Towards Justice and Virtue

A Constructive Account of Practical Reasoning

Towards Justice and Virtue challenges the rivalry between those who advocate only abstract, universal principles of justice and those who commend only the particularities of virtuous lives. Onora O'Neill traces this impasse to defects in underlying conceptions of reasoning about action. She proposes and vindicates an alternative, more modest, account of ethical reasoning, a reasoned way of answering the question "who counts?", and constructs a linked account of the principles that are basic for moving toward just institutions and virtuous lives.


"Towards Justice and Virtue should be admired (among other things) for its constructivist program for building principles from the ground up. The book has strong Kantian elements, but one of its merits is that it is independent of Kant's work. Her main arguments...are concise and fairly general, and one wants to press them at various points to see whether they can be carried through or on what (if any) further assumptions they depend. It is a stimulating book that merits further examination and discussion." Ethics

"...the book seems successful in sketching a broadly Kantian account of ethics." Review of Metaphysics

"This is a wide-ranging yet beautifully integrated work that connects many topics of significance in moral theory, weaves together strands of O'Neill's own recent writings, and connects all to concrete moral concerns, from poverty to environment degradation." Jrnl of Philosophy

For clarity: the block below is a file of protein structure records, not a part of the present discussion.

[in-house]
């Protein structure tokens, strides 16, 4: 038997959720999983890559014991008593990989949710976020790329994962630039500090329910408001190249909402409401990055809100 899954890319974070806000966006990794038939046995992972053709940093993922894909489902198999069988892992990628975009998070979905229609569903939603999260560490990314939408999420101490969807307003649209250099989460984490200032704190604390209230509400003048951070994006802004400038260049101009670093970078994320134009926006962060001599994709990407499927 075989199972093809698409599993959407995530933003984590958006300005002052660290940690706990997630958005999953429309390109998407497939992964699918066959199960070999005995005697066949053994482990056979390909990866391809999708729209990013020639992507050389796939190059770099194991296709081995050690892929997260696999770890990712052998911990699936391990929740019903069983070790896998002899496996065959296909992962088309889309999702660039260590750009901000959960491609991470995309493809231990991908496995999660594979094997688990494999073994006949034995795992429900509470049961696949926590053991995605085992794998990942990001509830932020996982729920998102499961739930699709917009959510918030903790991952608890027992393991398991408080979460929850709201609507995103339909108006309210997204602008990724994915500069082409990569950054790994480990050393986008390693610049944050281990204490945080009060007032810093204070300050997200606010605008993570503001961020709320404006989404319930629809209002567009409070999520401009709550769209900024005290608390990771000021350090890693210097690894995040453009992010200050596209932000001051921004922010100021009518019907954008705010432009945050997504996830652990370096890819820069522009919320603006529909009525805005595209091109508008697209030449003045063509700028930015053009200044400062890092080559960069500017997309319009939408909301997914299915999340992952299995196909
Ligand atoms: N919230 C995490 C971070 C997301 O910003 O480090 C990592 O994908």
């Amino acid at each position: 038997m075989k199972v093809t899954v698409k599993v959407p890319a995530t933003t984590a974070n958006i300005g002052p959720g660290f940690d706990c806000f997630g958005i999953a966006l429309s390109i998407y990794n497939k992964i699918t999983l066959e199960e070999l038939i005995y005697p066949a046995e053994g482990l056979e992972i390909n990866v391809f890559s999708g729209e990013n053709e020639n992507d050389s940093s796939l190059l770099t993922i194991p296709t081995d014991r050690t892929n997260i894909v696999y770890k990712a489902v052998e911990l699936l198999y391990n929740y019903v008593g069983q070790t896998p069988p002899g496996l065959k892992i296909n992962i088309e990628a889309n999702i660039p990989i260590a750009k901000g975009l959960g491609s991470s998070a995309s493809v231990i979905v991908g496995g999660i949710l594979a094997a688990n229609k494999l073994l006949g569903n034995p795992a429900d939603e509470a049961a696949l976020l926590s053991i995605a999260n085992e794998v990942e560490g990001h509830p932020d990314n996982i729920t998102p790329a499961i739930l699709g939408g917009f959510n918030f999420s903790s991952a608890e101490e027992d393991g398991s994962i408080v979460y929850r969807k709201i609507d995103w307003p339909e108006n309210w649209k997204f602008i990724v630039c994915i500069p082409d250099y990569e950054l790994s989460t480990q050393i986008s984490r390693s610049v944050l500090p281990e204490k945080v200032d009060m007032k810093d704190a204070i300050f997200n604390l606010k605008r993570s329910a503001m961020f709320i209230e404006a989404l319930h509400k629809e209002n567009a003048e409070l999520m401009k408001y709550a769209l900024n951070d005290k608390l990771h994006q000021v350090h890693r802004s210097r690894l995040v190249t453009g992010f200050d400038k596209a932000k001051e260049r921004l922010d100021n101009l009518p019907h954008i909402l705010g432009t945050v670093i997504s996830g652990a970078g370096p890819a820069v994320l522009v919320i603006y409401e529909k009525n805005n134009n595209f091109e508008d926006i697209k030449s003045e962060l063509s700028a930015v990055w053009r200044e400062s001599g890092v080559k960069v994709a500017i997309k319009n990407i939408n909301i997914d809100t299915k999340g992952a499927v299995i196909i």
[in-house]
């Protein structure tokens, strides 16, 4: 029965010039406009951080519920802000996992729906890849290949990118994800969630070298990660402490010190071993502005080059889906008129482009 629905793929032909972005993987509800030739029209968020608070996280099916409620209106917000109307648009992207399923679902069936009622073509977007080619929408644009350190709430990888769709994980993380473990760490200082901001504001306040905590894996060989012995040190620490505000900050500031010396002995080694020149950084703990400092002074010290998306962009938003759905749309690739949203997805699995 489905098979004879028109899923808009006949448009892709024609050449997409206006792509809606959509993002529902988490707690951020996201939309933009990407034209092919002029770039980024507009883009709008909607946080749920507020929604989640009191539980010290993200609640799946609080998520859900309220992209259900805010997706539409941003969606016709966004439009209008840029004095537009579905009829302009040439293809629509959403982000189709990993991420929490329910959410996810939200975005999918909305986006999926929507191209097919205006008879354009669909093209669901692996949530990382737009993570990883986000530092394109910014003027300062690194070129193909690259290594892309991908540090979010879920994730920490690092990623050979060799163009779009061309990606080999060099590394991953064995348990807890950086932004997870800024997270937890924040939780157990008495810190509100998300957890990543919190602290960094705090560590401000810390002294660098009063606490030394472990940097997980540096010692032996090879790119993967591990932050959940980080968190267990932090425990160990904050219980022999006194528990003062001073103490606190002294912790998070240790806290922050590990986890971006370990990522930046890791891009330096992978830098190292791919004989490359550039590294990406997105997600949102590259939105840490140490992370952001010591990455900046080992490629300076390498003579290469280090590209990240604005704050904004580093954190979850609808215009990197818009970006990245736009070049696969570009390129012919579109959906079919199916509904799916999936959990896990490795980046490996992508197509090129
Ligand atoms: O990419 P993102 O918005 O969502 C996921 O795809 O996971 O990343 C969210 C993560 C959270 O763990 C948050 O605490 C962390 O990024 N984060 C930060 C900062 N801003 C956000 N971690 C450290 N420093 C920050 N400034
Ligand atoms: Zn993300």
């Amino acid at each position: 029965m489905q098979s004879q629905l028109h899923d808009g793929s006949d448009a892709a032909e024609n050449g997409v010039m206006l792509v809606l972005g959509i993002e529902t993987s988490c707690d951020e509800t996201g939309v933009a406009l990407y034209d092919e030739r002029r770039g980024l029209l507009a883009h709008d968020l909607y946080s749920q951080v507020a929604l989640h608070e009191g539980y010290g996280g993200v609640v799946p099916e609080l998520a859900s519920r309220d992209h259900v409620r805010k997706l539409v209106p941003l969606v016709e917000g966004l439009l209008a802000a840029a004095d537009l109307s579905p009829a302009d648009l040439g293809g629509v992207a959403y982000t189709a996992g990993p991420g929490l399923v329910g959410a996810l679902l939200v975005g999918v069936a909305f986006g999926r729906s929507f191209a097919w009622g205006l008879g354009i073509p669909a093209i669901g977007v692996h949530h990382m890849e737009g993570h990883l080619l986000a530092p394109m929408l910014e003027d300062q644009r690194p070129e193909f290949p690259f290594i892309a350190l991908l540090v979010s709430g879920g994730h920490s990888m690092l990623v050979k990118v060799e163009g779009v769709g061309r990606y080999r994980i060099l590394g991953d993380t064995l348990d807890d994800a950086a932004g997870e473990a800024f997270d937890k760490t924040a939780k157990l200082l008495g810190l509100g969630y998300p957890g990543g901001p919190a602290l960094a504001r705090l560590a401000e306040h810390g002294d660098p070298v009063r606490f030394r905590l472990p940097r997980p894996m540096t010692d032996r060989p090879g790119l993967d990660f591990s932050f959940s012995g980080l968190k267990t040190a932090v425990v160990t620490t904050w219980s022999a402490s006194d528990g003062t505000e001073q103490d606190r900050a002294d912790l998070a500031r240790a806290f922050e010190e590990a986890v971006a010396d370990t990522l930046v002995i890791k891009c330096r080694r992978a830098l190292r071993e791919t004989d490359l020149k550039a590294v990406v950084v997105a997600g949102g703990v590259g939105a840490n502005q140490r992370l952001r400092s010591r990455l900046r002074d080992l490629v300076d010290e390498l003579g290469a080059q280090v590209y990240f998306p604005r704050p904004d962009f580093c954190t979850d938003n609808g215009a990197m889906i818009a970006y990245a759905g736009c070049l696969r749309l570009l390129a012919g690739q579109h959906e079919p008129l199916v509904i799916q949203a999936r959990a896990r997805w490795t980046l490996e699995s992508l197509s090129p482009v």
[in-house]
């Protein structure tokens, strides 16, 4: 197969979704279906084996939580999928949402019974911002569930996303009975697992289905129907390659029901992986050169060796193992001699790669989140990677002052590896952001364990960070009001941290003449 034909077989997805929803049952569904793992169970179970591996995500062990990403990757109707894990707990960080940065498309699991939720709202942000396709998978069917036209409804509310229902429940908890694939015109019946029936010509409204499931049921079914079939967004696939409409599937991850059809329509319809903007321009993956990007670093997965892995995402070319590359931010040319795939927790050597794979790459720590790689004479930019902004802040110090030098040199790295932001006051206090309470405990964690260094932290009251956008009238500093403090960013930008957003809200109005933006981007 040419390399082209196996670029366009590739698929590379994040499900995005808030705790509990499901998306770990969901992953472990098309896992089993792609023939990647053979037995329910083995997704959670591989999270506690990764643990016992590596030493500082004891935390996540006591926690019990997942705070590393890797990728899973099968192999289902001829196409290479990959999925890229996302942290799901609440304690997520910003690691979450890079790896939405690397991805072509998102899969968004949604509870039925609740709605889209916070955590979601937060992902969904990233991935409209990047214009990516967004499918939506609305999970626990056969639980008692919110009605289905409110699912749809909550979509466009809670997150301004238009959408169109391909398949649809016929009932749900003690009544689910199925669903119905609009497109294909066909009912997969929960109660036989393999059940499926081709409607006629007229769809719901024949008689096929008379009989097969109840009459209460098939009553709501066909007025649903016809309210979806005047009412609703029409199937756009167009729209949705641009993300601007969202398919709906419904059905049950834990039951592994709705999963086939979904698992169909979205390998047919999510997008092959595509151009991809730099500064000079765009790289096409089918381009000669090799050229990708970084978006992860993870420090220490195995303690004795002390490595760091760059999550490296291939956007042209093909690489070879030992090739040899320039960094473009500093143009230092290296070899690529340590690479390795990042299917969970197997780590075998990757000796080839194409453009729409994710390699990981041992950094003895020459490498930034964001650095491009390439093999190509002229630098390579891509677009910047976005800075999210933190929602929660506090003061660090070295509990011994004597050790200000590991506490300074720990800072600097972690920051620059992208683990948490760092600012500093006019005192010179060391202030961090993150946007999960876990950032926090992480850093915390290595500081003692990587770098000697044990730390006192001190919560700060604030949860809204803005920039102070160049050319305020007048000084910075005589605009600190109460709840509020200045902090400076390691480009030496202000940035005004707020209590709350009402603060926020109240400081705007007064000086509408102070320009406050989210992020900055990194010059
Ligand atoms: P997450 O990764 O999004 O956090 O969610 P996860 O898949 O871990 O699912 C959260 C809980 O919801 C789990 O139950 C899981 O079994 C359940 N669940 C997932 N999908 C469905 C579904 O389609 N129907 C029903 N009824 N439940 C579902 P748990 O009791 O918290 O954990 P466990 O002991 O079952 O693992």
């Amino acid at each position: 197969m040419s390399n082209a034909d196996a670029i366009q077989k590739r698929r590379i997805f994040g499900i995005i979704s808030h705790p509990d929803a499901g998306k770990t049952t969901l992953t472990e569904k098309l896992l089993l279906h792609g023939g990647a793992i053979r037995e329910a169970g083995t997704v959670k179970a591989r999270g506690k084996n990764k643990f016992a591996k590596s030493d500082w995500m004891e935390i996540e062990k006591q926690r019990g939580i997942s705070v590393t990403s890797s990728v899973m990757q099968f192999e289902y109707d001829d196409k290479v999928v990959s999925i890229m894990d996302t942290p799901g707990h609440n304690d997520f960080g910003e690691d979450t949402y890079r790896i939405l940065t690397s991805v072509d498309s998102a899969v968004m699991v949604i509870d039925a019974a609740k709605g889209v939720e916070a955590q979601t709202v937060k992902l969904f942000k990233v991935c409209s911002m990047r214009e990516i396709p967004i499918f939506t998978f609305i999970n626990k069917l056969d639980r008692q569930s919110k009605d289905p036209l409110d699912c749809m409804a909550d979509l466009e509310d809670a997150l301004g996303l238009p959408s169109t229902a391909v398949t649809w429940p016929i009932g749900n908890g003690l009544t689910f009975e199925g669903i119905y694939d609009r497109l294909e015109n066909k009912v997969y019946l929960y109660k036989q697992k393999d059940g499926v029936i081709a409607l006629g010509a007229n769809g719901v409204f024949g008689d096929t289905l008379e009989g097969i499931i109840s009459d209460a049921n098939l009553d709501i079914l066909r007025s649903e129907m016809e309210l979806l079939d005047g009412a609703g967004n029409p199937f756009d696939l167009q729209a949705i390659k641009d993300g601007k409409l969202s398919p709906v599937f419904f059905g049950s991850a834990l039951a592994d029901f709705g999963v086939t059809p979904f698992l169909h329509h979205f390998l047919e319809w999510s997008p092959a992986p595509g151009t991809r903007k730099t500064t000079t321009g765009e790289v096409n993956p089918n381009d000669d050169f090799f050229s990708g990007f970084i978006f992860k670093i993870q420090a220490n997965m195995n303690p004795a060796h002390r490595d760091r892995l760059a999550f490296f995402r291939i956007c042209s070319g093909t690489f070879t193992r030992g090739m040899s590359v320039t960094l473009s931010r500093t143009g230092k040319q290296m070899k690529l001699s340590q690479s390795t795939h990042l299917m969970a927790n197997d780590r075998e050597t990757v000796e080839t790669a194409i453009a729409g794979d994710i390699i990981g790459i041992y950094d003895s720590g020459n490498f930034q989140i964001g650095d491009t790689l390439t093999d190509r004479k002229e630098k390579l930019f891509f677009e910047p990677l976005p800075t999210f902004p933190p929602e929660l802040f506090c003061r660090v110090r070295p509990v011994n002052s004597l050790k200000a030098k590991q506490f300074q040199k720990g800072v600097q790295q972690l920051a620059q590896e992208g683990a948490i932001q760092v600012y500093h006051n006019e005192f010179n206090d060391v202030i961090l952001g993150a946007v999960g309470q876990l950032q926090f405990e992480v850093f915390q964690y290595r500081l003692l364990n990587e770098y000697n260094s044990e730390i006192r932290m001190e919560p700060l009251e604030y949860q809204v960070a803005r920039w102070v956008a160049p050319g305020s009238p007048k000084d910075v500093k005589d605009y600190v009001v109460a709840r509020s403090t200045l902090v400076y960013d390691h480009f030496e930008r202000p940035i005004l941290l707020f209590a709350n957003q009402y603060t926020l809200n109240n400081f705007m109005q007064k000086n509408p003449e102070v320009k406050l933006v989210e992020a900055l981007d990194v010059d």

"Towards Justice and Virtue exhibits an ingenious applications of Kantian reasoning to a current debate. O'Neill's attention to the concerns of both particularists and universalists will make her critical and constructive contributions invaluable for informed discussion." David Waller, Philosophy in Review

"Towards Justice and Virtue is Onora O'Neill's most developed account thus far of her distinctive approach to moral and political philosophy. Readers who are already familiar with O'Neill's articles and her two previous books will appreciate the way it brings together in one sustained and rigorous argument the various themes which have occupied her attention over the years. Those who are new to O'Neill's work will find it a lucid, accessible, and provocative challenge to contemporary ethical theories....O'Neill's book is a welcome contribution to the literature on justice, particularism, Kantian ethics, and practical reasoning in general. It is remarkably concise, given its ambitions, and it lays out a positive view well worth taking seriously." The Philosophical Review